Life and Work
For about ten days I remained in Hanley
holding meetings in the neighbouring towns arranged by the Testimonial Committee,
in whose hands I was. From every one of these meetings I was carried home shoulder-high
and accompanied by a brass band, a distance of from one-and-a-half to two miles.
There was no escaping from these demonstrations. The people were simply irresistible.
If I took a cab they pulled me out of it. I was riding on the crest of the wave.
But I felt that this excitement could not keep on long, that it must soon spend
itself. Accordingly, I went to Cambridge for a week in order to secure quiet,
to realise myself, and to think calmly and prayerfully over the situation. I was
made to promise that when I came back I would hold meetings on the Sundays, wherever
the Committee decided upon. In my absence at Cambridge the Imperial Circus, a
building capable of seating over four thousand people, was secured for next Sunday's
meetings. It had been built at a cost of £14,000, but the Circus Company had failed,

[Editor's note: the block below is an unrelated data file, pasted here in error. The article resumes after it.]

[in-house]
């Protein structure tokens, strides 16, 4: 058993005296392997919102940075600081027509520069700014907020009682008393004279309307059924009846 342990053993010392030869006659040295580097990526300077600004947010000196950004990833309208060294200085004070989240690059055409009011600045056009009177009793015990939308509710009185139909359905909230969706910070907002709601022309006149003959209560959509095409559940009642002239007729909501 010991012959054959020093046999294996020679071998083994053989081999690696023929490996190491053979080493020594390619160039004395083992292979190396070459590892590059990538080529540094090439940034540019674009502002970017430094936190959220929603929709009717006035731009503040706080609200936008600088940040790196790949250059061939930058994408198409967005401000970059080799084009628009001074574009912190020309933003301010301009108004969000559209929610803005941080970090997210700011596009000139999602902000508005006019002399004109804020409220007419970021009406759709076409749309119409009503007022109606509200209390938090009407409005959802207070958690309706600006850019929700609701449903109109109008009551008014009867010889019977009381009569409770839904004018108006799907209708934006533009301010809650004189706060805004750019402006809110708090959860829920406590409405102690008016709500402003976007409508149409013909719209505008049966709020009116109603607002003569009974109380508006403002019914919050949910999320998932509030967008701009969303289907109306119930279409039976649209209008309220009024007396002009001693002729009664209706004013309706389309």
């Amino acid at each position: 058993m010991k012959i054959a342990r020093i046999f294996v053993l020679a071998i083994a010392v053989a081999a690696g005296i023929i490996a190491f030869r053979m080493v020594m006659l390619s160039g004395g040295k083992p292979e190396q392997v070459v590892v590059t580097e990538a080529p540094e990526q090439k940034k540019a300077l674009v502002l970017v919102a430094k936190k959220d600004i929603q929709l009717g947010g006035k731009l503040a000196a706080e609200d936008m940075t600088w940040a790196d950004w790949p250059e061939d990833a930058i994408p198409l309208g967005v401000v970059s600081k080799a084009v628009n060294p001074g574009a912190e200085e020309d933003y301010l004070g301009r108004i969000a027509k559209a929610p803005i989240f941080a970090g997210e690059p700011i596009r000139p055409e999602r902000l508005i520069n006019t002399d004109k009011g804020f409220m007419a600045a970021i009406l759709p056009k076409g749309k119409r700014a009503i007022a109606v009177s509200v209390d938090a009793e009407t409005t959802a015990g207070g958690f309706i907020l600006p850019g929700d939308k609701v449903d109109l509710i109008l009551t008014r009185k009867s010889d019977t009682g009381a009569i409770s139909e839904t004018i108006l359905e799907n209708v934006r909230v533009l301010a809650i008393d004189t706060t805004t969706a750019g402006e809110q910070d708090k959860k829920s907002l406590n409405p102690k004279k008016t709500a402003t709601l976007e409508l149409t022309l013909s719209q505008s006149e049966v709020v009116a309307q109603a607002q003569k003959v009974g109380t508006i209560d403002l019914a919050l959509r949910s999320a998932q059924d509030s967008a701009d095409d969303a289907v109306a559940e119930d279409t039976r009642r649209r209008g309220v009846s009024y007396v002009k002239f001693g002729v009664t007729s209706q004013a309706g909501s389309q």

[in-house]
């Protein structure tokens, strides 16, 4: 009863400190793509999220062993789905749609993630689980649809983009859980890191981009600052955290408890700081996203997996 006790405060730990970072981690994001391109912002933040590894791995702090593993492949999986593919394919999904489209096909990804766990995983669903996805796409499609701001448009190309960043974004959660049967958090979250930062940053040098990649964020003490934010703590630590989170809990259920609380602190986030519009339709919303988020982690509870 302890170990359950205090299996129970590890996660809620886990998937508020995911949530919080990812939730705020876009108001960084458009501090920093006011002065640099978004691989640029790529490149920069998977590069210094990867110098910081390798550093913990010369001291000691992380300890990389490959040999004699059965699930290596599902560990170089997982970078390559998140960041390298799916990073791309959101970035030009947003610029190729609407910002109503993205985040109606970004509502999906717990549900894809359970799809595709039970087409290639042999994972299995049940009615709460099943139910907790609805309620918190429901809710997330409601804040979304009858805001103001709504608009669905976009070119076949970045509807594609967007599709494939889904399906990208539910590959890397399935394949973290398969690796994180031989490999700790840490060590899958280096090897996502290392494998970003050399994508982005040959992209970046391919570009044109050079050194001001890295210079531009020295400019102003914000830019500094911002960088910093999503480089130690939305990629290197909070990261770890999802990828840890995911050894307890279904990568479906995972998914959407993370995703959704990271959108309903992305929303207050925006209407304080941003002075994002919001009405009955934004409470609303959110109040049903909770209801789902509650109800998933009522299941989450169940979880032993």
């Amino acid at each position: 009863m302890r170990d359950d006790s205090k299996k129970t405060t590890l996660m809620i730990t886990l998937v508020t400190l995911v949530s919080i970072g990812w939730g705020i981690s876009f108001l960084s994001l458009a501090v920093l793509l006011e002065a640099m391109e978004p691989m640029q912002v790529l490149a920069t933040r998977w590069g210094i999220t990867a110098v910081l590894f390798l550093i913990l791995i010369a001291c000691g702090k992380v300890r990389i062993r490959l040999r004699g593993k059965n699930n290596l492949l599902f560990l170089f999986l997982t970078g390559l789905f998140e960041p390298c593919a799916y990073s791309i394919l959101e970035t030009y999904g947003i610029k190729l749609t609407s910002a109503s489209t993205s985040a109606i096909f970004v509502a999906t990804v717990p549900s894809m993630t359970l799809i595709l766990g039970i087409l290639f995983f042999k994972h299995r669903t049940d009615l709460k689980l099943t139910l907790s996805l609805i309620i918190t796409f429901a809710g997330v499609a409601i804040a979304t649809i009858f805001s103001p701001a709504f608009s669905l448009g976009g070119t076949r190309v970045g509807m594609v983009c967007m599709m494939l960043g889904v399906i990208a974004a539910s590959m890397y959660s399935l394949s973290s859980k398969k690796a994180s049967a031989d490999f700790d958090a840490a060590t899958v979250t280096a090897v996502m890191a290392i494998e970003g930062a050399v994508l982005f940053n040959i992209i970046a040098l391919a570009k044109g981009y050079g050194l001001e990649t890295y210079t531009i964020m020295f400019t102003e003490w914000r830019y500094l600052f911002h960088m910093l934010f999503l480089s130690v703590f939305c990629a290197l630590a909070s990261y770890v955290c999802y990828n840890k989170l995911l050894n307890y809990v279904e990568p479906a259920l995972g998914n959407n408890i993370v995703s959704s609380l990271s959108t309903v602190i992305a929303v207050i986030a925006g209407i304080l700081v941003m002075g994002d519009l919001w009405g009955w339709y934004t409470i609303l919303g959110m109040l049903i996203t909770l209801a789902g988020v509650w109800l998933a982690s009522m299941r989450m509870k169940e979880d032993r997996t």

and the structure, which stood on three thousand square yards of land, was in
the hands of the National Provincial Bank.
"My Dear Sir, - I have just
heard in this distant place, where I am staying for a little while, seeking
rest and change after my recent bereavement, of the very severe and uncalled
for enforcement of discipline by your commander, and desire to express my
deep sympathy with you under it, and to urge you to look up to the Great Commander,
the Lord Jesus Christ, in the interests of whose cause and kingdom I believe
you to have laboured since your coming to Hanley, and He will cheer you and
comfort you, because He knows the spring from which all our actions flow.
I should be glad if something could be done to retain your services in Hanley,
where evidently the Lord hath blessed you. Were I at home, I could talk with
you on the matter. Suffer me to commend you to God and the Word of His grace.
THOMAS DE VINE."
When I returned for a Sunday's services the congregations were overwhelming. At
these meetings the Committee made a strong appeal to me to remain in Hanley for
the sake of the work, of the hundreds of people who had been rescued from sin
and misery, and of the hundreds more who were ready to listen to me. Mr. William
Brown, a miners' agent, very well known in the district, made a speech in which